Andrew, being only 1W, mounted on an aluminium substrate and then on another piece of aluminium I don't forsee a problem. For the K2 Leds I used cast pin heatsinks intended for BGA surface mount electronic devices.

They won't produce enough light for my strobe work even with higher peak currents is my impression.

Graham

rjlittlefield
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Post by rjlittlefield »

g4lab wrote:There is almost no continuum radiation. Our eyes don't like this which is why these things give lighting a ghastly quality IMO.
It's a fine point, but the problem here is not your eyes. It's that the narrow spikes in the illumination often line up badly with whatever bumps or spikes there are in the reflection spectra of the stuff you're looking at. Swapping in film or digital sensors will capture effects that are bad too, though probably a little different from what your eye would see.
... if they start, or are already using, using the CFL phosphor sets then the photographer will want to be even more careful.
Agree completely.
In the reflection of a CD with my eye as a detector
That's a stroke of genius. Dang good diffraction gratings at pennies per square inch. Thanks for mentioning -- that one had slipped past me!

--Rik

g4lab
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Post by g4lab »

There is almost no continuum radiation. Our eyes don't like this which is why these things give lighting a ghastly quality IMO.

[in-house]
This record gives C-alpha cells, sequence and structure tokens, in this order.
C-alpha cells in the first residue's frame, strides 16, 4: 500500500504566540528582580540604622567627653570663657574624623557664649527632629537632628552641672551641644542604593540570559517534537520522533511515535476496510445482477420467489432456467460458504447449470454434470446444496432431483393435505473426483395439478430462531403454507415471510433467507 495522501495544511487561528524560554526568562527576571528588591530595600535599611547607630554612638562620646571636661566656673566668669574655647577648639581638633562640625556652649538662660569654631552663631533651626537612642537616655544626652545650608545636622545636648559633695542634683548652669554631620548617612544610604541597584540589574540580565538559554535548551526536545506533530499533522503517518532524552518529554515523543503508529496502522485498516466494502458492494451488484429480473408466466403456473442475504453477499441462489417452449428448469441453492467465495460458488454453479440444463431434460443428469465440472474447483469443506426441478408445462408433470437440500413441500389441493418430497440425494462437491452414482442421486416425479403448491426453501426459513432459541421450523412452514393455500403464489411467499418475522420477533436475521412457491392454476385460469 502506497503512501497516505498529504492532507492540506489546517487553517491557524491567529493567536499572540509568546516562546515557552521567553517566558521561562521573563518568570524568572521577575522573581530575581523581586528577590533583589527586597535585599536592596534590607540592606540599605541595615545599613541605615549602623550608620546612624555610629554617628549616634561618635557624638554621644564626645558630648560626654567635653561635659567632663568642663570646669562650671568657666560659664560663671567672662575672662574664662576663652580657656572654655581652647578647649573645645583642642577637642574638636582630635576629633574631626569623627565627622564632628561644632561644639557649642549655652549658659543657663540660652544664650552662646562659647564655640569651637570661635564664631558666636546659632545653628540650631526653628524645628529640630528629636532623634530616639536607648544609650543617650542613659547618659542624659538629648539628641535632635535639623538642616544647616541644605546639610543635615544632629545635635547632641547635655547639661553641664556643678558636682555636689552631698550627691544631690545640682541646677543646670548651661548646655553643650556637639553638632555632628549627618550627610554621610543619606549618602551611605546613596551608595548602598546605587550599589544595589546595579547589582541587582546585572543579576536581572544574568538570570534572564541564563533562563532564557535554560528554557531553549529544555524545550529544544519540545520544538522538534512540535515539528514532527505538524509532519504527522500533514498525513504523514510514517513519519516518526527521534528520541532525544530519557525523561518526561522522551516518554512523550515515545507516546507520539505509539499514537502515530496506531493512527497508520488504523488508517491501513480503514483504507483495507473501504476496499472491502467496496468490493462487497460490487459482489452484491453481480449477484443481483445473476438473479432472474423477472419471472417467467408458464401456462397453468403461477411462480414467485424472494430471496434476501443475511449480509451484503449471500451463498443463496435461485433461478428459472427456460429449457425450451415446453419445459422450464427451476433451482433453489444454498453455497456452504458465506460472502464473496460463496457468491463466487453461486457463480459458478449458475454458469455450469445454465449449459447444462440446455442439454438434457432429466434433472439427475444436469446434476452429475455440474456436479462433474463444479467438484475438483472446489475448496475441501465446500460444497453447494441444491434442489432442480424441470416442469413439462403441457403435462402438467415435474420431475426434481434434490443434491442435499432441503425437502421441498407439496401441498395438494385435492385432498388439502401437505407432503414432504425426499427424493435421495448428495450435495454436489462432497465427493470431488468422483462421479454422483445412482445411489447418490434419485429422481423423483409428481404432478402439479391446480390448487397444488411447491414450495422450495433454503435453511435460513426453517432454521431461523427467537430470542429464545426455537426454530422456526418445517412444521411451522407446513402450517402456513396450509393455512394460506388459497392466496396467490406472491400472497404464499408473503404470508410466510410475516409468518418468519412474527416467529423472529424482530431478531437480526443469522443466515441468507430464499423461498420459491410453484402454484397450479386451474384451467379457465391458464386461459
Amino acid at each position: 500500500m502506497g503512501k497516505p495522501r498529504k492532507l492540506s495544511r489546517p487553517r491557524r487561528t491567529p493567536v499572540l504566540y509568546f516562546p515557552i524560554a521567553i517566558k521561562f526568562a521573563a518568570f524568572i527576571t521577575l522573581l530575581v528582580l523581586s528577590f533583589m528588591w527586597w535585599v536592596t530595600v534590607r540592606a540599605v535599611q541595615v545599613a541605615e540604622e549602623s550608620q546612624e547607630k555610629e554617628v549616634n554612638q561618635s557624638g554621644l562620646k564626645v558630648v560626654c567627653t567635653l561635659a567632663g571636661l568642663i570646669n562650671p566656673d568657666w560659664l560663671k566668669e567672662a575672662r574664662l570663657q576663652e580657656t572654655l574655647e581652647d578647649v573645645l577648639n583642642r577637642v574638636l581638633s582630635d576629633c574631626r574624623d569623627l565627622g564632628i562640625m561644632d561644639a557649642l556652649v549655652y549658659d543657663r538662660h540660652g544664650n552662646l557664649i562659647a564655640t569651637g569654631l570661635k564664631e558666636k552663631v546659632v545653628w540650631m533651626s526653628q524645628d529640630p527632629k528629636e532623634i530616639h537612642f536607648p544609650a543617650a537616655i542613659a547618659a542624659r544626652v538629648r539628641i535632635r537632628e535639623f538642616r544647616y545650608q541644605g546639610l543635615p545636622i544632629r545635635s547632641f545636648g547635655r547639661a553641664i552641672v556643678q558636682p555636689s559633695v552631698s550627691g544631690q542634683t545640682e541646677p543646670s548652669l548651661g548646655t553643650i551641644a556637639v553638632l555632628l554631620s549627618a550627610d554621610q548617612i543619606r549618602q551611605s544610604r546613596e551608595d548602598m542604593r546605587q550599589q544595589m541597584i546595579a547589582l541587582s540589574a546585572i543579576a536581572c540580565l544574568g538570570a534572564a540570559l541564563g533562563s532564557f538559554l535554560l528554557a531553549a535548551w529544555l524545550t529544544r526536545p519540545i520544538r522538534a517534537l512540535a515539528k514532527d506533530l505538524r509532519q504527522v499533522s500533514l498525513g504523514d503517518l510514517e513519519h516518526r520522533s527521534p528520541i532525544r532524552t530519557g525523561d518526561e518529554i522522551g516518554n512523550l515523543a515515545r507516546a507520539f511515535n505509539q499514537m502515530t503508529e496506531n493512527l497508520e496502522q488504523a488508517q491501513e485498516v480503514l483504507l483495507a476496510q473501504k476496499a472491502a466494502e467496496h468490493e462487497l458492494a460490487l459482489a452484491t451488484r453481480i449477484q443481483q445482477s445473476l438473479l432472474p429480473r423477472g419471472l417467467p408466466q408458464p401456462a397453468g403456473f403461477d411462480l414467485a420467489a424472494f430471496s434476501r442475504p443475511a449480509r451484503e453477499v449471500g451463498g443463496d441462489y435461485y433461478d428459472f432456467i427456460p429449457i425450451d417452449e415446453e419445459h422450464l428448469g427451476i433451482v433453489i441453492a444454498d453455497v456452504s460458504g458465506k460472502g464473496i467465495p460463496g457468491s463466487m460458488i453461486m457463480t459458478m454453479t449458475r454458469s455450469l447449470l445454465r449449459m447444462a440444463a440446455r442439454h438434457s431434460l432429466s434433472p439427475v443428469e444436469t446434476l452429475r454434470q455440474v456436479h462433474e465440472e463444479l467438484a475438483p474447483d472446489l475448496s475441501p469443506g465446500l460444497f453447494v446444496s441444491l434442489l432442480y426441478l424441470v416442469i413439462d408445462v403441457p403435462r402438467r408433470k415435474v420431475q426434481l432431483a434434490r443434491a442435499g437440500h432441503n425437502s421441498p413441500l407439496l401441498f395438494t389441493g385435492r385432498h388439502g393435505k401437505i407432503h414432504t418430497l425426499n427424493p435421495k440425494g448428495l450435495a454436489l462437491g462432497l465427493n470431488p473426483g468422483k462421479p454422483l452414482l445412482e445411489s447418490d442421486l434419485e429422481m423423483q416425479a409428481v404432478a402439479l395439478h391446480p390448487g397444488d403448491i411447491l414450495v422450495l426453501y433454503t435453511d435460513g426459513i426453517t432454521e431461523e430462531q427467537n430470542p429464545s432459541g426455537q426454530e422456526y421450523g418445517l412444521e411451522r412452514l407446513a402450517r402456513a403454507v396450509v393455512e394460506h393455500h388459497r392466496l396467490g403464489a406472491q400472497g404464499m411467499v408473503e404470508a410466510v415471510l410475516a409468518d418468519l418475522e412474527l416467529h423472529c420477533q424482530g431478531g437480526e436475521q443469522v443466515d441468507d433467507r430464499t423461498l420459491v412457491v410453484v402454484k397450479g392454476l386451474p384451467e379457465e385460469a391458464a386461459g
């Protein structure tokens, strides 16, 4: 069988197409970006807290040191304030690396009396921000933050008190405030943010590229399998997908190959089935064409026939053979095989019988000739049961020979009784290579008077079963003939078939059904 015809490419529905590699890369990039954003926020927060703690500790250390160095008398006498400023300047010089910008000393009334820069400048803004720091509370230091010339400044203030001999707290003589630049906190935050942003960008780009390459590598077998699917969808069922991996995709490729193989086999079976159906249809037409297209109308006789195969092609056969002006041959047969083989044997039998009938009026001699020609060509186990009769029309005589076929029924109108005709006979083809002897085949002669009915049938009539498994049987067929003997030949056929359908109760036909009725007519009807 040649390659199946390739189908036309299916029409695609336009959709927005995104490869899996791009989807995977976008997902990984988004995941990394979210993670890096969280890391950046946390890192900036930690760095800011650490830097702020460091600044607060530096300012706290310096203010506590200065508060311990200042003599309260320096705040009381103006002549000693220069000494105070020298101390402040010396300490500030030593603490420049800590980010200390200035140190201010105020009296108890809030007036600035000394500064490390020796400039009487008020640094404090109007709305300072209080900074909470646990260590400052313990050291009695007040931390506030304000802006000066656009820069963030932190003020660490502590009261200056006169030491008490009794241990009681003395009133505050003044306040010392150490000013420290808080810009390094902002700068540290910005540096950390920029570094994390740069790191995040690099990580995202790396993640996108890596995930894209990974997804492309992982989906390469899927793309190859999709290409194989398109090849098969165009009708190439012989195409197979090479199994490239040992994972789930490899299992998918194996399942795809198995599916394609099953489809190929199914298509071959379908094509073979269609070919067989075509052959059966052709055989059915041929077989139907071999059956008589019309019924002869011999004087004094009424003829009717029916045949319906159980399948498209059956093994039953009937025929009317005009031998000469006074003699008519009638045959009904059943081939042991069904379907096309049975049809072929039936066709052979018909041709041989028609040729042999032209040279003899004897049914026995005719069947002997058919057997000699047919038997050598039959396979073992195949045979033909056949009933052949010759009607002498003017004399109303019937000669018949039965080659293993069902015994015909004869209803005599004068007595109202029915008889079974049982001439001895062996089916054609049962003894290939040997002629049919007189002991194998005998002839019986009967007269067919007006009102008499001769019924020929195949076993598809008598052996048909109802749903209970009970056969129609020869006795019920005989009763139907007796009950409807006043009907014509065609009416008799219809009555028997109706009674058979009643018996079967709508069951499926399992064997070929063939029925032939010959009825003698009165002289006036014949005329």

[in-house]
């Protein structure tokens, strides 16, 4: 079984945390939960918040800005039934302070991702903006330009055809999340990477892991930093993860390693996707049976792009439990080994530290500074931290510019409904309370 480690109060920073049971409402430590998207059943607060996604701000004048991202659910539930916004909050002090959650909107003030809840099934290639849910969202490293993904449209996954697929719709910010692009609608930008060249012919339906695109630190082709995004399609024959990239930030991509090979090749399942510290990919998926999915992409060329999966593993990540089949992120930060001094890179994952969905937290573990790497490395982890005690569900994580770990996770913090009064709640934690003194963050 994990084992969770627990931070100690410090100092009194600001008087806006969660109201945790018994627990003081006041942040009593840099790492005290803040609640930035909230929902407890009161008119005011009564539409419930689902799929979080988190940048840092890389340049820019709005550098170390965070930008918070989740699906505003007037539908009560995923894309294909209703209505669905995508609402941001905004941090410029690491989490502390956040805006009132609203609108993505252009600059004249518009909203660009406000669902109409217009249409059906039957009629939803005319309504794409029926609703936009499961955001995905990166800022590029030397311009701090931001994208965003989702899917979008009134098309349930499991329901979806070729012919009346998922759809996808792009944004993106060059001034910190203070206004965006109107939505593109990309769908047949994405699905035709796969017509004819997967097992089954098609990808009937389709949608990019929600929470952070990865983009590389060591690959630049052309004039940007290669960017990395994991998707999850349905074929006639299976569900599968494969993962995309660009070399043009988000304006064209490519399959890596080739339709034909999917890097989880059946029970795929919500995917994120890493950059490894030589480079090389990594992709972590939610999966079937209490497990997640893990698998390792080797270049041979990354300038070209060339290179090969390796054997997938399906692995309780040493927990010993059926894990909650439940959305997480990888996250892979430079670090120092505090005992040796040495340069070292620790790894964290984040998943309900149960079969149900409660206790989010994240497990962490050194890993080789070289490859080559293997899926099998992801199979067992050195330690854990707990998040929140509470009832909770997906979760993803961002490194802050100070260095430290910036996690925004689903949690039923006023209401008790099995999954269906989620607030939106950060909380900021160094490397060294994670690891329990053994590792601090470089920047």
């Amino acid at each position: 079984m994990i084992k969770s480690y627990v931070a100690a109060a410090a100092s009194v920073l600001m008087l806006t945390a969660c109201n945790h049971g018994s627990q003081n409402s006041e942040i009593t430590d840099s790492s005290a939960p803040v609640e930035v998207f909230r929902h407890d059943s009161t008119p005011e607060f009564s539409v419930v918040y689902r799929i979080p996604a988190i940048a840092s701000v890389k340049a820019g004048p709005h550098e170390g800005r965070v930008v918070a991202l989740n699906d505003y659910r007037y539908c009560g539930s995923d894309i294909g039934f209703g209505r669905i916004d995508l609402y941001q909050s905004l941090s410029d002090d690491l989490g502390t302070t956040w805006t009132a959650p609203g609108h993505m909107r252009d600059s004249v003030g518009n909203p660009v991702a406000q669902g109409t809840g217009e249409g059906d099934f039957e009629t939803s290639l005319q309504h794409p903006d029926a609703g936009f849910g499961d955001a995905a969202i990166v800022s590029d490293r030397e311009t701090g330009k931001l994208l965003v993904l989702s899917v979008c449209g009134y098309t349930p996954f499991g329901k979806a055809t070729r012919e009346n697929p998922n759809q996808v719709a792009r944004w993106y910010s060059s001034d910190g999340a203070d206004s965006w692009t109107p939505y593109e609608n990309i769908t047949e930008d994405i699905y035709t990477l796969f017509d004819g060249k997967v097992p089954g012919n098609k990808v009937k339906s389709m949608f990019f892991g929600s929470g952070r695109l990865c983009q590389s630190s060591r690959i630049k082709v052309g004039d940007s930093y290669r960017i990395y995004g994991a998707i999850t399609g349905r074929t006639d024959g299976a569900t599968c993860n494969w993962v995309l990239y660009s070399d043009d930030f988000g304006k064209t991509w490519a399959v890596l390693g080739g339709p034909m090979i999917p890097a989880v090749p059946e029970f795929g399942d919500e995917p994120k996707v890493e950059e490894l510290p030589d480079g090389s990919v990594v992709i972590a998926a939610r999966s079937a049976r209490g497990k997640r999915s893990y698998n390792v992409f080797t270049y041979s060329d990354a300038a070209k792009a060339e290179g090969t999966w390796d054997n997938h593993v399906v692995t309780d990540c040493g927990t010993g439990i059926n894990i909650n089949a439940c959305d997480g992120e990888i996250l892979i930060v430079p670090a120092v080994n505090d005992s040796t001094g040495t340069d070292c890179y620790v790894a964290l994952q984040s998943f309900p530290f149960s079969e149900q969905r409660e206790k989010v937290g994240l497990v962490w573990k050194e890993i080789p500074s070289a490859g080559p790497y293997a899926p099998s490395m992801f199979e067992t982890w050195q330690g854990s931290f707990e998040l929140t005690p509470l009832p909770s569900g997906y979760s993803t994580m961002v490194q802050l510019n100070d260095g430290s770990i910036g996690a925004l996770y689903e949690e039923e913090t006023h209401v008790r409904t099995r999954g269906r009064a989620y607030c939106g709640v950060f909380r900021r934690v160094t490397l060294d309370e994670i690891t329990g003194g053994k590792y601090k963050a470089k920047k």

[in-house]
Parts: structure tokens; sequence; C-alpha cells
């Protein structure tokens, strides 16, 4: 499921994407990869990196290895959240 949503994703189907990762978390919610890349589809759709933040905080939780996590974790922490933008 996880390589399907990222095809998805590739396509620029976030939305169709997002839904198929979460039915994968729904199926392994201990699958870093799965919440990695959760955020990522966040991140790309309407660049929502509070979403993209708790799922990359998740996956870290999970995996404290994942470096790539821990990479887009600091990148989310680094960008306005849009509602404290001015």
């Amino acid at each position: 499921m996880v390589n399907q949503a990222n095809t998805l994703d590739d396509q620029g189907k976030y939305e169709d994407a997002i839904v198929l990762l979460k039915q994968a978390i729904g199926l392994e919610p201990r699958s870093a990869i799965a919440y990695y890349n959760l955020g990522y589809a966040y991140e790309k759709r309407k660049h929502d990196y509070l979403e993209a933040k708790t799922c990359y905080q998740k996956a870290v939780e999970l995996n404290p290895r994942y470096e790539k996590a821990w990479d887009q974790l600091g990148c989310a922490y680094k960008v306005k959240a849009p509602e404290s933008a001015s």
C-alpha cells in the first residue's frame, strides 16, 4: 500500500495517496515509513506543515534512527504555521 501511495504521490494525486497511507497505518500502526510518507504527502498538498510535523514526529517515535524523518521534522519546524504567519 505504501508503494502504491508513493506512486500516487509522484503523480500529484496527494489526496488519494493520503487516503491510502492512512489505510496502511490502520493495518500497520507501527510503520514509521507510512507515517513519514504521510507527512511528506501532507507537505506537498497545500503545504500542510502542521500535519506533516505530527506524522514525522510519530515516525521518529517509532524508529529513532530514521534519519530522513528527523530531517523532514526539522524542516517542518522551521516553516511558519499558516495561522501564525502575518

I'm talking about how awful things look if illuminated solely by CFLs They are truly nasty. Some people get a headache from them and I suspect the headache arises out of retinal irritation in a fashion similar to the headache that limelight used to give actors,, headaches which gave rise to "the green room". supposedly.

Also people who do inspection under monochromatic light such as low pressure sodium and visible line mercury supposedly get similar severe headaches if they work too long under monochrome conditions.

Perhaps only one of the bleachable pigments gets depleted and the unusual imbalance causes the headache. I don't really know.

That's a stroke of genius. Dang good diffraction gratings at pennies per square inch. Thanks for mentioning -- that one had slipped past me!
Thank you. I actually noticed it myself ages ago. But others have expanded on it and you can google "CD and cereal box spectroscope"
but if you go to Ioannis Galidakis home page and link to spectroscopy he says they aren't actually too good. But you can have alot of fun with them.
When I checked the link below I discovered that he made an improvement which is at the bottom of the link. His website is well worth exploring.
Here

rjlittlefield
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Post by rjlittlefield »

g4lab wrote:I'm talking about how awful things look if illuminated solely by CFLs They are truly nasty. Some people get a headache from them.
...